We’ve all — no doubt — been on the receiving end of a call, email, or website that sounded too good to be true as a scammer promised lump sums of cash for the low price of some off the wall number. Or offer a get rich quick scenario for only $99.
Finding free stuff online is great, but with so many scam websites out there, it’s hard to tell the difference between fake and real opportunities.
Sometimes scammers even pretend to be employees of utility companies, the IRS, and more just hoping that you won’t know the difference and tell them everything they would like to know.
This makes it very important to verify a company before giving any financial information.
Most companies will only ask you to verify the last 4 digits of your card number — if your card is already on file. The sad truth is that people fall prey to these schemes every day and believe in their cheap words, especially the elderly.
It’s not always the elderly being targetted on phone calls or a Nigerian prince on the other side of the email. It could be anybody, anywhere and at any time.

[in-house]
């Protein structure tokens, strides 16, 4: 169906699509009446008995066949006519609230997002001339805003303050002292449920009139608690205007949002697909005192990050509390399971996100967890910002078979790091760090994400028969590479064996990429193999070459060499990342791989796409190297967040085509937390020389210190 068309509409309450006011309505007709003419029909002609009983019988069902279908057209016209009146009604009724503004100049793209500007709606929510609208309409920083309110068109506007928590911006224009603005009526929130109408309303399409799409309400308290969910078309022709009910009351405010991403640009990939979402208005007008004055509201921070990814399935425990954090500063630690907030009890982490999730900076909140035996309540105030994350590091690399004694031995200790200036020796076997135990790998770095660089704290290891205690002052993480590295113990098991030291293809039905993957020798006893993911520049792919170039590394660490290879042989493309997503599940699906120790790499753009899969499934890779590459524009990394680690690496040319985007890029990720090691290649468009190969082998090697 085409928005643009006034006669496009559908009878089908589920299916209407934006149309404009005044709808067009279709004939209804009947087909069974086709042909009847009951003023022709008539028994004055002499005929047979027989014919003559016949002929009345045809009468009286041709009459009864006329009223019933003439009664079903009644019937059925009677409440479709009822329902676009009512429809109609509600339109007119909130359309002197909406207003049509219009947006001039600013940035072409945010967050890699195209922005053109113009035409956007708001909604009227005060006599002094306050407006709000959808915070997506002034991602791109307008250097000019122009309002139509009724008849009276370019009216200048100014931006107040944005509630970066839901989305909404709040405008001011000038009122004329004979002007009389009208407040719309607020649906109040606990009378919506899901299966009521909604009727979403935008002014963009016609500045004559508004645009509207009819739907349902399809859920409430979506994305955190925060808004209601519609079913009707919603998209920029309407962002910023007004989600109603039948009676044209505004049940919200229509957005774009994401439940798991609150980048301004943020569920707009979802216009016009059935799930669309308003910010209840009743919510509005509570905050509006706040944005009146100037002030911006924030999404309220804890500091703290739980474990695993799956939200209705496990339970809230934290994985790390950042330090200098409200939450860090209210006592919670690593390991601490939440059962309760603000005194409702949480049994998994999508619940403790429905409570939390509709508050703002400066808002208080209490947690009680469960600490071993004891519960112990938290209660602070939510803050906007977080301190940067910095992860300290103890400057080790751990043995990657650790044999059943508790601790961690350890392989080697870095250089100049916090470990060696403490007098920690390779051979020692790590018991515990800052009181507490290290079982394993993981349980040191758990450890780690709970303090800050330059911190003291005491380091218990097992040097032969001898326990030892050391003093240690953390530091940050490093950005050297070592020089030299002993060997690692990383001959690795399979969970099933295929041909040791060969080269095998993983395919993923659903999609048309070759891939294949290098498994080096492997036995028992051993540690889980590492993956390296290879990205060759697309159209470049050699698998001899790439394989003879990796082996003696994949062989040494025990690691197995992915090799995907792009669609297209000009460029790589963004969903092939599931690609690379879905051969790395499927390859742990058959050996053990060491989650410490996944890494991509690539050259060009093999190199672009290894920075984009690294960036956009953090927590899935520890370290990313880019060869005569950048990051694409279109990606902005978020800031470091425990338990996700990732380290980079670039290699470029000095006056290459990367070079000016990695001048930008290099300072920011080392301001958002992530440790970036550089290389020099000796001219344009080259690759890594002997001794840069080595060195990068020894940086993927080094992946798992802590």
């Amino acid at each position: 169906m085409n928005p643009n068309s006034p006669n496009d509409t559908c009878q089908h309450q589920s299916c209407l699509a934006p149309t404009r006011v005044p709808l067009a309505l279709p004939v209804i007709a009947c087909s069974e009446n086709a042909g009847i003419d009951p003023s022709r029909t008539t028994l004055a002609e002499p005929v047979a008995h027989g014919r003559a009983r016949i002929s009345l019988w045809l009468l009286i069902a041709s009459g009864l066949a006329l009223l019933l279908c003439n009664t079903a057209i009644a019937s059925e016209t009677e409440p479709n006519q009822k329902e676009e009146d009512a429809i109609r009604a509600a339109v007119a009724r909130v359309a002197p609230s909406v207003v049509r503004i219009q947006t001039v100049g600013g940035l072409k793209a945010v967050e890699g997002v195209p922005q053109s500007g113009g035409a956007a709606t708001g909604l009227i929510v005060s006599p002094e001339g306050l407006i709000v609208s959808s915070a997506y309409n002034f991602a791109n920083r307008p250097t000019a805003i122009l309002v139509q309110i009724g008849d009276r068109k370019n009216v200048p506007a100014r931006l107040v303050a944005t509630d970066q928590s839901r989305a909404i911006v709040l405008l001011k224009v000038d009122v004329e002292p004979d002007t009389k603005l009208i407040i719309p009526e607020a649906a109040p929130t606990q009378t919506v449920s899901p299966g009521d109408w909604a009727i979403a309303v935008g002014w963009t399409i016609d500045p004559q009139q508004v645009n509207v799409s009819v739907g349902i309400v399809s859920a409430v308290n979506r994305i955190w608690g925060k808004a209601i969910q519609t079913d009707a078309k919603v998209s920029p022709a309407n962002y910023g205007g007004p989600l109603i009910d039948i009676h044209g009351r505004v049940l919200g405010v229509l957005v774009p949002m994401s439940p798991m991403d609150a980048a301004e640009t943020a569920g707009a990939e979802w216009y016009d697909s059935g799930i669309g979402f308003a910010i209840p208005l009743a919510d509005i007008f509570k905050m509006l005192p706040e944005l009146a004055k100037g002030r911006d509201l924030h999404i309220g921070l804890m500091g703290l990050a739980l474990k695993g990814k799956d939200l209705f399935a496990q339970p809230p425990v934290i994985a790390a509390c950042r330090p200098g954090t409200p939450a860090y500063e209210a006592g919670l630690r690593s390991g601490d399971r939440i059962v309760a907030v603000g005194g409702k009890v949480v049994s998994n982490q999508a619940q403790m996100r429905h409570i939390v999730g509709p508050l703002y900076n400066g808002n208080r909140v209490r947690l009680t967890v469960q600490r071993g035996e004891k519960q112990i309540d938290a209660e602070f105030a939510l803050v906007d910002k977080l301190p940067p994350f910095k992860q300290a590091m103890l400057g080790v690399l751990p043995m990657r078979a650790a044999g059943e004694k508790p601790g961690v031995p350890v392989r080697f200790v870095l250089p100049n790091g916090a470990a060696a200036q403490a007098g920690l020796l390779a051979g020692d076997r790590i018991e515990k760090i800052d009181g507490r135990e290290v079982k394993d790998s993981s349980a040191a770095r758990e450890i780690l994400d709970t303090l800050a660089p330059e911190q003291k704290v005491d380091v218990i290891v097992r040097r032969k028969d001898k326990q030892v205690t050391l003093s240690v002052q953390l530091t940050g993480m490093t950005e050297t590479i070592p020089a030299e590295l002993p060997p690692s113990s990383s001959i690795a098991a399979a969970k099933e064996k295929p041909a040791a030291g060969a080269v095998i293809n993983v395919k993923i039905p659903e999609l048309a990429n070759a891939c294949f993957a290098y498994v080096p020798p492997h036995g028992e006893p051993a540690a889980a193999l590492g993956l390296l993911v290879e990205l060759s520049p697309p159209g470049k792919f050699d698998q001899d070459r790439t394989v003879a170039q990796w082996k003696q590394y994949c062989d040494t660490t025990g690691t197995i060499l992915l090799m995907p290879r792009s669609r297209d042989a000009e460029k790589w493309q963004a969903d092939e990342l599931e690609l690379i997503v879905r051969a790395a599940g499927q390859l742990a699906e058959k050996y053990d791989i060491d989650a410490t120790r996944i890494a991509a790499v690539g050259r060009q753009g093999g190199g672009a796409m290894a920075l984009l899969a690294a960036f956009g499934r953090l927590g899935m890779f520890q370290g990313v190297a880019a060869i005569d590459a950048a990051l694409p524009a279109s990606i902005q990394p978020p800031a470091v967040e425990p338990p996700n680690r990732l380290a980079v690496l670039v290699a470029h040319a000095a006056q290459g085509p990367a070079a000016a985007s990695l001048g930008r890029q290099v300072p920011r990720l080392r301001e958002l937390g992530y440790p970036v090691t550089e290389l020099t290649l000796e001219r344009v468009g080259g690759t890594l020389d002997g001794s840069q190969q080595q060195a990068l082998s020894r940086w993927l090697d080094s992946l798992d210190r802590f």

Make sure you do your research before ever giving someone any of your private and financial information. If it sounds too good to be true or seems a little sketchy, it most likely is just that.
If you receive an email that seems fishy, and it asks you to click on a link. Don’t. Type the website into a search bar and look for the customer service call or email them a copy of your email. You may find that it is fraudulent, in which case the customer service team will let you know.
So now that we’ve gone over two ways in which your personal information can be stolen, let’s talk about protecting yourself.
How to Proactively Protect Yourself in the Digital Age
The chances are high that your information has been involved in a data breach before but — before you panic — most people have been. Just as you’ve probably gotten an email about some absurd relative dying in a country you’ve never been and left their estate to you- you just need to send money to receive said money that said dead relative left.
Or my personal favorite, my car warranty has gone out and I should call now to extend it. With that being said, this makes it increasingly important that people understand how to better guard themselves against digital attacks.
There are steps that you can take to make sure minimal — if any — damage is done.
Below are just a few simple and frugal ways to protect yourself